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not respond within 30 set of shock onset, shock was automatically terminated for both the EP and YP subject. Shock intensity was initially set at 0.8 mA, and was increased to 1.0, 1.3, and 1.6 mA, respectively, after 20, 40, and 60 trials had occurred. This was done because pilot work had previously revealed that subjects will typically cease to respond if shock levels are held constant throughout wheel-turn training. Subjects in Groups RP and RR were simply restrained in the wheel-turn boxes for an equivalent amount of time. Twenty-four hours after the end of the session in the wheel-turn box, all subjects were placed in restraining tubes. Groups EP, YP, and RP received 80 inescapable shocks as in Experiments 1 and 2. Group RR was simply restrained in the tubes without shock for the same amount of time as the other groups. Twenty-four hours after the Day 2 treatment, all subjects were exposed to 5 FR-1 escape/avoidance trials in the shuttleboxes, and then immediately tested for analgesia as in Experiment 1. Results and Discussion Nine of the ten subjects in Group EP performed the wheel-turn escape response throughout the session. Average latency to escape shock during the first 10 trials was 11.91 set, whereas average latency to escape during the last 10 trials was 2.5 sec. The subject which failed to perform the escape task was removed from the experiment along with its yoked and nonshocked partners. There was no difference between groups in latency to respond during the 5 FR-1 escape trials immediately prior to analgesia testing [F(3, 32) = 2.251. Mean tail-flick latencies for all groups are presented in Fig. 3. As is apparent, prior experience with escapable shock again blocked the analgesic reaction produced by inescapable shock. Analysis of variance

GROUP

3. Mean tail-flick latencies for subjects given escape training (EP), yokedinescapable shock (YP), or restraint (RP) 24 hr prior to a session of inescapable tail shock. Subjects in the other group (RR) received no shock. FIG.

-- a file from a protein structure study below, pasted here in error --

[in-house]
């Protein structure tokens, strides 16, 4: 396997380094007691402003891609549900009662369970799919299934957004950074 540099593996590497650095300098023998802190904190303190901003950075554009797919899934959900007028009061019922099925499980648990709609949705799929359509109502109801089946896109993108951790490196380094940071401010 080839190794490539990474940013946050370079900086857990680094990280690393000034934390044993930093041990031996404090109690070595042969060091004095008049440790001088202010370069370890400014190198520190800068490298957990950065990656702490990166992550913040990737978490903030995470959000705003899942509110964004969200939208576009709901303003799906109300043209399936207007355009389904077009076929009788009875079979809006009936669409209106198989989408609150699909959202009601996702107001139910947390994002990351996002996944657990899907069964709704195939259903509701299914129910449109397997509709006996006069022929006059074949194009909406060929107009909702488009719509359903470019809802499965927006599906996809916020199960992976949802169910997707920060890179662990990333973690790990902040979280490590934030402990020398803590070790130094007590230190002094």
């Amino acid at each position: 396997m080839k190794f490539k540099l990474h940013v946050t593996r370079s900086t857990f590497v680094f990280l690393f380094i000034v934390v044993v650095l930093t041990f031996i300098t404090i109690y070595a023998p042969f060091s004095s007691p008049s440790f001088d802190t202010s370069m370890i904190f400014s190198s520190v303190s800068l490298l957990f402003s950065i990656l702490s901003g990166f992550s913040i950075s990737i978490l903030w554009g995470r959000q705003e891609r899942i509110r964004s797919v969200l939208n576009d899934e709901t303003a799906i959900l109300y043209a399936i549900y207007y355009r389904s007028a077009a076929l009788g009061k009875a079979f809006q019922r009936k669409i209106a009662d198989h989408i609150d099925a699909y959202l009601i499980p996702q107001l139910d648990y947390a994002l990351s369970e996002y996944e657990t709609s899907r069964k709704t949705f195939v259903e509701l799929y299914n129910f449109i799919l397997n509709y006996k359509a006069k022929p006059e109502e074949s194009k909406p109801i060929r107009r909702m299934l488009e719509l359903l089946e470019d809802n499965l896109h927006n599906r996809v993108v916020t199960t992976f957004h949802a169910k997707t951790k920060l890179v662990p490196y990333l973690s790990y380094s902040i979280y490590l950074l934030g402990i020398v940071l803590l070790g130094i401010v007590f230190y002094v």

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indicated a significant effect of Groups [F(3, 32) = 9.601. Subsequent Newman-Keuls comparisons (cu = .05) revealed that Groups RP and YP had significantly longer latencies to tail-flick than either Groups RR or EP. In addition, Groups RP and YP did not differ from one another, nor were Groups RR and EP different from one another. These results once again demonstrate that rats which have first been exposed to escapable shock will not exhibit the analgesia-inducing effects of inescapable shock. Thus, the immunization effect upon analgesia is not specific to subjects that have received escape training on a shuttlebox escape/avoidance task, but is also observed in subjects that received escape training on a wheel-turn task. Furthermore, immunization occurs even if escape training takes place 24 hr prior to the inescapable shock session. Thus the effect is not specific to the temporal parameter employed in experiment 2. Finally, the results indicate that procedures similar to those which mitigate the shuttlebox escape/avoidance deficits that occur following exposure to inescapable shock are also effective in preventing the long-term analgesic response that occurs following exposure to inescapable shock. GENERAL DISCUSSION The purpose of the present experiments was to further explore the parallel between the effect of inescapable shock on escape performance and its effect on pain reactivity. In particular, we wished to determine whether the decreased pain reactivity produced by exposure to inescapable shock could be mitigated by experience with escapable shock prior to or subsequent to the inescapable shock treatment. The results were quite clear. Just as with the escape deficit, the antinociception that results from inescapable shock exposure was completely eliminated by experience with escapable shock either before (Experiments 2 and 3) or after (Experiment 1) inescapable shock treatment. Also, as with escape performance, the “immunization” and “therapy” effects were dependent on the escapability of the treatment and did not occur if the shock was inescapable. Immunization and therapy were not produced by simply experiencing shock on a second occasion. These findings provide a strong parallel between the nociceptive and escape performance changes which follow inescapable shock, and thereby suggest that they are not independent consequences of this treatment. A considerable body of knowledge concerning the anatomical, physiological, and pharmacological nature of pain control systems has been accumulated during the last few years (see Fields & Basbaum, 1978; Liebeskind & Paul, 1977; Sherman & Liebeskind, 1980, for reviews). In contrast, almost nothing is known concerning the psychological and environmental factors which engage and modulate the activity of these systems. This issue would seem to be critical to any understanding of the